Play 2.0 takes compilation and type checking even further. Routes (which define URL and action mappings), templates, and even assets are now compiled (using LESS, CoffeeScript and the Google Closure compiler), providing a unified development workflow for both client side and server side developers. The result of all of this is that more errors will be detected earlier, speeding your development process. It also makes it a lot easier to work on large projects with many developers involved.




Example route compilation failure detection

Playing Nicely

Play 1.x implemented many of its original ideas (like providing properties for Java classes and hot class reloading) through techniques that required a relatively Play-specific runtime environment. Play 2.0, on the other hand, takes a more standardized approach to runtime deployment. This was made possible partly by writing the core framework in Scala and also by building on top of SBT, the popular build tool for Scala.

Play 2.0 delivers the same simple “play new, run, start” experience as the 1.x series, while standing on a more extensible foundation. Play 2.0 comes with a preconfigured build script that will work unmodified for most, but if you need to change the way your application is built and deployed, you have the ability to customize and adapt it as needed. As a result, you’ll find it even more straightforward to deploy Play 2.0 applications in a wider variety of scenarios.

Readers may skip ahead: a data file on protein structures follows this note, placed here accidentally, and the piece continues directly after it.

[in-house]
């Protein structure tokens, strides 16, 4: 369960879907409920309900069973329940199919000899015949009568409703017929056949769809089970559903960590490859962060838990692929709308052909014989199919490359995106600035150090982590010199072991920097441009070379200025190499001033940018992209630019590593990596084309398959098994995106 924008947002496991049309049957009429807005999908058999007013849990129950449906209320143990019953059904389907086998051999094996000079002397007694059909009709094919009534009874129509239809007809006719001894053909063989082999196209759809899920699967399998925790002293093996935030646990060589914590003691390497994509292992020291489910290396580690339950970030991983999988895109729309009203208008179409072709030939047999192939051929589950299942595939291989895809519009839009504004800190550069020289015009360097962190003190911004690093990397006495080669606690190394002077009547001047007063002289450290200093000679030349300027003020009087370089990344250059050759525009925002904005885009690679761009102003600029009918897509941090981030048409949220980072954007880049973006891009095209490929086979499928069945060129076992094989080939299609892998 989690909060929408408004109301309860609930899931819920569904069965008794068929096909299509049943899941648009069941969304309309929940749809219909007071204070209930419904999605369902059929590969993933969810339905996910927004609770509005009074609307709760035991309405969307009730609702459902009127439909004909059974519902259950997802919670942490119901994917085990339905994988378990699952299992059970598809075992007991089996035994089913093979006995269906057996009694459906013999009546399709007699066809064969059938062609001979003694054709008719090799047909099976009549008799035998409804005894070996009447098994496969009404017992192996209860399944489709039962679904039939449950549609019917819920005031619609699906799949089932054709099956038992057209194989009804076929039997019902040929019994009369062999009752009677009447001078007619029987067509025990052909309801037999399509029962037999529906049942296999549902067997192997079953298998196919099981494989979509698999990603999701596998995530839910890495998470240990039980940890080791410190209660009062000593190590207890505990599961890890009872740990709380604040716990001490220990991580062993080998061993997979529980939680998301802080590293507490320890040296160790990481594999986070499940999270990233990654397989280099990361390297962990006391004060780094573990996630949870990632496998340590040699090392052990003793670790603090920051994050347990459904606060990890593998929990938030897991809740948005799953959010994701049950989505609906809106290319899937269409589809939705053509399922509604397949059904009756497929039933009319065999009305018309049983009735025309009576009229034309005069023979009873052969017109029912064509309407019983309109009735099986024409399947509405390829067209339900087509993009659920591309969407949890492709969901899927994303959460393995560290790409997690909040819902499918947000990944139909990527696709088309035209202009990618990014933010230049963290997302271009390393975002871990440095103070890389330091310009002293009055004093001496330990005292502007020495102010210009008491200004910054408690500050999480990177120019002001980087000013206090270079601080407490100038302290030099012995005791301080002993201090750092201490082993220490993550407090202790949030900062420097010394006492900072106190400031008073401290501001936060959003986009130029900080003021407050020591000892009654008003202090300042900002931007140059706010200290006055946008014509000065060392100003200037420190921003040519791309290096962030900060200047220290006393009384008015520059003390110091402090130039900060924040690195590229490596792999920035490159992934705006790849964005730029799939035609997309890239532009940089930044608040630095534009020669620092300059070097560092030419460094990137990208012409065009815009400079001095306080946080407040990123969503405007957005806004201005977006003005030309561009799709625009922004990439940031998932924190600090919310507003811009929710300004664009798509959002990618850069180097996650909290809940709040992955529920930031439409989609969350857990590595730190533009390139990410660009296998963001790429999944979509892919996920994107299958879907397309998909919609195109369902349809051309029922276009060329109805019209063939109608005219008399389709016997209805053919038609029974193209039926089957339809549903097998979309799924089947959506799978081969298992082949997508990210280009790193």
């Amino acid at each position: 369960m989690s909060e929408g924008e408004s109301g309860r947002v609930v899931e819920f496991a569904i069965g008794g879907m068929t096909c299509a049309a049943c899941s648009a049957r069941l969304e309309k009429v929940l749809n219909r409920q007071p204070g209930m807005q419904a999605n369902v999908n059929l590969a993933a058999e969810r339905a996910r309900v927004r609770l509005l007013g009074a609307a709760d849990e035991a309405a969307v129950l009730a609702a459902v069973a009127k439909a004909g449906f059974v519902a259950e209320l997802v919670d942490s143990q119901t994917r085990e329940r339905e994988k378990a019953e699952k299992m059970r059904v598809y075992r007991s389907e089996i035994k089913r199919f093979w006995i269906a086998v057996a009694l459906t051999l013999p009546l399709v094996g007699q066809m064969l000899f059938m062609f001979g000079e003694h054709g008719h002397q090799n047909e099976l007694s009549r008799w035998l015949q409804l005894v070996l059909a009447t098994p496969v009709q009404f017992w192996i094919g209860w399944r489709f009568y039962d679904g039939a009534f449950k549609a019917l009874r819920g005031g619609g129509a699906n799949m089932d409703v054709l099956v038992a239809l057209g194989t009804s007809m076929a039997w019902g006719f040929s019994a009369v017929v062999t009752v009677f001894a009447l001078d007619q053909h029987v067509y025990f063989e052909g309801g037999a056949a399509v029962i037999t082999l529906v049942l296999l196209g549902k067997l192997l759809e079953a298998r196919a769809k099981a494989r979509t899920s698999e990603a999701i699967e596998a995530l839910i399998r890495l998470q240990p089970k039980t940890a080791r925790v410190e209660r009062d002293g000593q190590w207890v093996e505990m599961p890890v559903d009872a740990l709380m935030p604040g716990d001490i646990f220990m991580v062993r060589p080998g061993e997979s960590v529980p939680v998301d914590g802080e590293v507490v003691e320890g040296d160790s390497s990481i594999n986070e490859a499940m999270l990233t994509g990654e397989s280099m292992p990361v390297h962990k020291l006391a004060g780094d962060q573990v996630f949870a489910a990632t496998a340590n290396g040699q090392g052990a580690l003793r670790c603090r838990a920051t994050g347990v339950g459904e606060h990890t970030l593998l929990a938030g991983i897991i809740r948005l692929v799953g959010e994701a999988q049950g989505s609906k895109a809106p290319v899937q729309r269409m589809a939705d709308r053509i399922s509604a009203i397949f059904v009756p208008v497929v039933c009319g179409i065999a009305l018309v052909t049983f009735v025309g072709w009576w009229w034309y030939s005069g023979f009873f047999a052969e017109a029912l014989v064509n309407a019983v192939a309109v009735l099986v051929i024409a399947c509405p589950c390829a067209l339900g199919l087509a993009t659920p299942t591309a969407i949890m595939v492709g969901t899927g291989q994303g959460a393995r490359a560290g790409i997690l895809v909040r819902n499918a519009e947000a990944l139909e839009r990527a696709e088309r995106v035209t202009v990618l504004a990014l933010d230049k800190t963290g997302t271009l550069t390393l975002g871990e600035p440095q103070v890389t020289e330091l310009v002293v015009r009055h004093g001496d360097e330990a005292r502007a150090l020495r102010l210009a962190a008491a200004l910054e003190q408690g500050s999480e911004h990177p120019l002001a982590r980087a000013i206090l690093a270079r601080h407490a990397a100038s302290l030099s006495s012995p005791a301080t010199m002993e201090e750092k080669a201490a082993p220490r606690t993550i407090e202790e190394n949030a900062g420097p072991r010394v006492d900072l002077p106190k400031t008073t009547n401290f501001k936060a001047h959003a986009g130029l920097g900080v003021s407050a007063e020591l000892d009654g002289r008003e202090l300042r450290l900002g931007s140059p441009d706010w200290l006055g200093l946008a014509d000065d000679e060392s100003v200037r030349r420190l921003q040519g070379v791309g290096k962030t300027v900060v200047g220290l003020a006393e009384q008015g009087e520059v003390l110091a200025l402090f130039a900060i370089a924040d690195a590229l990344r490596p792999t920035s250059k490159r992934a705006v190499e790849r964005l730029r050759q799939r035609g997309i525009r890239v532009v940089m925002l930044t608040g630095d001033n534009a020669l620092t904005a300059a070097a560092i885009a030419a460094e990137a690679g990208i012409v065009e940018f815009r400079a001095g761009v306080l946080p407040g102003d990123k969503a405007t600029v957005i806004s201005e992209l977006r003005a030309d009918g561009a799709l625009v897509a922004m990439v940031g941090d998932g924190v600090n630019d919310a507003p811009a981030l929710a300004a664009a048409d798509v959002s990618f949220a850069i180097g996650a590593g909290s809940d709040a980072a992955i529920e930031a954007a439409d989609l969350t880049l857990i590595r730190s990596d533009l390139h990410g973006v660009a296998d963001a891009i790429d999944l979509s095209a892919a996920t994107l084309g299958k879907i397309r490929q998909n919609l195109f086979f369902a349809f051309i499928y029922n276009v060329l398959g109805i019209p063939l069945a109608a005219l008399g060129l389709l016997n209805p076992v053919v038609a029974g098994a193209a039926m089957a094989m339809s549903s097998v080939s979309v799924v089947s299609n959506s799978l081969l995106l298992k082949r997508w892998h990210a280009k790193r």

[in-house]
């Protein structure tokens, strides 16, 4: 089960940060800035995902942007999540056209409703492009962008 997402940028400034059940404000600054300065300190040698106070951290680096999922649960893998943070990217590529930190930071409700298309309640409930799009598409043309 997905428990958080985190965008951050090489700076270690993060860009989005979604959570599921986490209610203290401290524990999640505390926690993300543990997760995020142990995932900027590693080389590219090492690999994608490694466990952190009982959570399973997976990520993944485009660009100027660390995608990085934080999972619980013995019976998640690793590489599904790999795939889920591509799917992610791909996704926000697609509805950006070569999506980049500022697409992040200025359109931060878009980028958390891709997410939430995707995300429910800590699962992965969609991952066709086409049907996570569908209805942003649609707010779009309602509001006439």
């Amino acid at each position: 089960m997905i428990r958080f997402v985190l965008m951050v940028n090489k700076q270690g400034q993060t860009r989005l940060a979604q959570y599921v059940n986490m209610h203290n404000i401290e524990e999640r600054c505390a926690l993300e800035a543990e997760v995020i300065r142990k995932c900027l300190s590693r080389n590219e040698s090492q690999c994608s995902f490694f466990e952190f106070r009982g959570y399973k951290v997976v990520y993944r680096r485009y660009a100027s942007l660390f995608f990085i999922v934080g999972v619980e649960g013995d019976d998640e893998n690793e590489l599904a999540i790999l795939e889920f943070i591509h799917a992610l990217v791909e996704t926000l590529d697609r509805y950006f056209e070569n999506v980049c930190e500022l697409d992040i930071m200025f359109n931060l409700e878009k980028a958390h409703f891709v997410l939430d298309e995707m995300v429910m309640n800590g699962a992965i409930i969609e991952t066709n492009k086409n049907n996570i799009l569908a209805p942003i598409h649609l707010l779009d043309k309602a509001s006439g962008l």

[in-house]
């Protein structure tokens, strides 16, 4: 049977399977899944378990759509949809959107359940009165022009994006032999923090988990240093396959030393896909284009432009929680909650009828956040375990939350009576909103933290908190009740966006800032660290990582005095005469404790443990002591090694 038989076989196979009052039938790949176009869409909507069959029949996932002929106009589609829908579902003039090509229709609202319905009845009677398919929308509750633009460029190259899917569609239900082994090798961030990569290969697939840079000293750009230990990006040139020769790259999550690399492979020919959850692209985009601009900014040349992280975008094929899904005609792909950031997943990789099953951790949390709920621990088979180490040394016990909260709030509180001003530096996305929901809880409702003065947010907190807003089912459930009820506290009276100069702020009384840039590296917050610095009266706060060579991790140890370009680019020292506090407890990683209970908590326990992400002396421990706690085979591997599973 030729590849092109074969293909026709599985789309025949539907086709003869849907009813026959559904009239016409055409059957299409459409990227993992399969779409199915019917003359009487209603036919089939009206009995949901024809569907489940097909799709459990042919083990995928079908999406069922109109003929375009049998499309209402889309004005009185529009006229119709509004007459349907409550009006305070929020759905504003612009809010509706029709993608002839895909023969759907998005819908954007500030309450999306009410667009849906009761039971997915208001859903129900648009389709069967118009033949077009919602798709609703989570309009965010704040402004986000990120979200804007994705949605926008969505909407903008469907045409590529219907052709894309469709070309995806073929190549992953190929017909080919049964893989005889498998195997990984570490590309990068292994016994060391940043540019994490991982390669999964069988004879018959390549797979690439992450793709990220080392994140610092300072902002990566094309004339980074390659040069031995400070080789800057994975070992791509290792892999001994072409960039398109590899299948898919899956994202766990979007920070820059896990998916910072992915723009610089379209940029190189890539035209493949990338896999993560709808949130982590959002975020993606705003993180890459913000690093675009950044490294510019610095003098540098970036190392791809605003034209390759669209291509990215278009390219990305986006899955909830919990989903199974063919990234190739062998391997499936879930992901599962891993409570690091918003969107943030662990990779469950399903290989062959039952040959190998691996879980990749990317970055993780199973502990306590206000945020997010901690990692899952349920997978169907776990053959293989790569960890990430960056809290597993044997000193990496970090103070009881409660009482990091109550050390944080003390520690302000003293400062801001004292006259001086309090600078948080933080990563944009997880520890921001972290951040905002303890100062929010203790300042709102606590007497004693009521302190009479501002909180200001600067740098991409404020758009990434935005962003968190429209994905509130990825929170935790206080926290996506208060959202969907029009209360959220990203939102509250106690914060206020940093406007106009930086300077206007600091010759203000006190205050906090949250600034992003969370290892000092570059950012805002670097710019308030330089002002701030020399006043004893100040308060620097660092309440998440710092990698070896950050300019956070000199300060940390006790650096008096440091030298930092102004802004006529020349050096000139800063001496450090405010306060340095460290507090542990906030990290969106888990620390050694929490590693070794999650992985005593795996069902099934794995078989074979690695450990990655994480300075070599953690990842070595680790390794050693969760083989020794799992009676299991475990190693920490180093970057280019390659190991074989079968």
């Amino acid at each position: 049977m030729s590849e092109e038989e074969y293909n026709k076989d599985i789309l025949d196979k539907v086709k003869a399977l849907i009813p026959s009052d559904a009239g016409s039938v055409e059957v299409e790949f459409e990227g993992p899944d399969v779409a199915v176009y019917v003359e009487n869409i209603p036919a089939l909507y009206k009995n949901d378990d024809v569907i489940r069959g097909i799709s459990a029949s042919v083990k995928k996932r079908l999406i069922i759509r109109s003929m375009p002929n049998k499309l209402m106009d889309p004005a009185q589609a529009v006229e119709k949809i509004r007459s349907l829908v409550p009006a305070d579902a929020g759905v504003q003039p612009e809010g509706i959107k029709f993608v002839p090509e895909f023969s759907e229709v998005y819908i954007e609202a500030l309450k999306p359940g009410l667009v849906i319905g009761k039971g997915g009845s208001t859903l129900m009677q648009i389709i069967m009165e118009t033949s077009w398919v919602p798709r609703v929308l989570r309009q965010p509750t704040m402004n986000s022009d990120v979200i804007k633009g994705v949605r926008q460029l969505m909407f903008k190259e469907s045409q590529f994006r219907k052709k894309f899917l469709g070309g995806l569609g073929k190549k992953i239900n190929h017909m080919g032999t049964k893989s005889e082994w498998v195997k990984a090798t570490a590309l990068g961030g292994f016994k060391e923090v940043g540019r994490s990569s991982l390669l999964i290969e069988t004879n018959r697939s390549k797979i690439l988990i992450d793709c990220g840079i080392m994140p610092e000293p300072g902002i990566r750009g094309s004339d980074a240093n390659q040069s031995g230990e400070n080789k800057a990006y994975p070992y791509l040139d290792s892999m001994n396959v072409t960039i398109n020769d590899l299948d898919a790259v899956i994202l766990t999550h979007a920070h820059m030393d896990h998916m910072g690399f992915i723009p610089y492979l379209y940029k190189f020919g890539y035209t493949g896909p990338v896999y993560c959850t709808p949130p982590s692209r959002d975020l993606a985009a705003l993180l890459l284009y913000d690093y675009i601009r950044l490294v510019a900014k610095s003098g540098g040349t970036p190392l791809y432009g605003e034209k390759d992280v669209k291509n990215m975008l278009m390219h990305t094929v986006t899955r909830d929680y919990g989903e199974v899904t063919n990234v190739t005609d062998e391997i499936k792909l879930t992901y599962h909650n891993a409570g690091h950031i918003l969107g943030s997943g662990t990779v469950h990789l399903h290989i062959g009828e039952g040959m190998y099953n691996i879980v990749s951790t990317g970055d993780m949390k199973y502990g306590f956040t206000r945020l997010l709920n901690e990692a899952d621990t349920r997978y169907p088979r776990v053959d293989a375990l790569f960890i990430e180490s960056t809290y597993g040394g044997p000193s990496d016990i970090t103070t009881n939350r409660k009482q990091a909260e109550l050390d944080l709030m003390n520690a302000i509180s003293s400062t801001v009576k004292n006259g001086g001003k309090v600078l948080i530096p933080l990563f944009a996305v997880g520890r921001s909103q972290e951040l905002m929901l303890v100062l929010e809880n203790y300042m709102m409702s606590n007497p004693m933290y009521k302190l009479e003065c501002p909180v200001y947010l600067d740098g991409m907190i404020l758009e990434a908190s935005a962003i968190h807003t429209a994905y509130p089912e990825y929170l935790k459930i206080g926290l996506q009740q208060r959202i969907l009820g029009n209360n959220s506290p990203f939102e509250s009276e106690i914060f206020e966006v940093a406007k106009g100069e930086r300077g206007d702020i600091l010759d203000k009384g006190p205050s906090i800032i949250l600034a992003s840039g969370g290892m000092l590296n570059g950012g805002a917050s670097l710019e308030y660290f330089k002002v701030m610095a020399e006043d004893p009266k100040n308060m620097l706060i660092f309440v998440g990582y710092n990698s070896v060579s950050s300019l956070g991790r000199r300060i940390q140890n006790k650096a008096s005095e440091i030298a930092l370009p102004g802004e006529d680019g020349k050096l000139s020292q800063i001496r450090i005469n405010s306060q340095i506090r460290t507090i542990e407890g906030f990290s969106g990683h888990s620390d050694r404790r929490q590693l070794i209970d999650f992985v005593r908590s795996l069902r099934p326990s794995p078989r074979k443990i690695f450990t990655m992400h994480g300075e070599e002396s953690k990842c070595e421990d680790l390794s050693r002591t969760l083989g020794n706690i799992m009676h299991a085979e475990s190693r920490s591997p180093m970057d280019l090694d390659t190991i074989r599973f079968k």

Pick and Choose


Because web application design has evolved a lot in the last few years, Play 2.0 features a modular architecture that helps to avoid making hard assumptions about your technology stack. You do not want to use a database? You can disable the DBPlugin. Want to use your own templating engine? Just plug it in. Do not need a full featured web framework with all the bells and whistles? Use Play as a library. How much of the architecture you want to use in your application is entirely up to you.

Disabling plugins in conf/application.conf
Scales Up, Down, and Out with Akka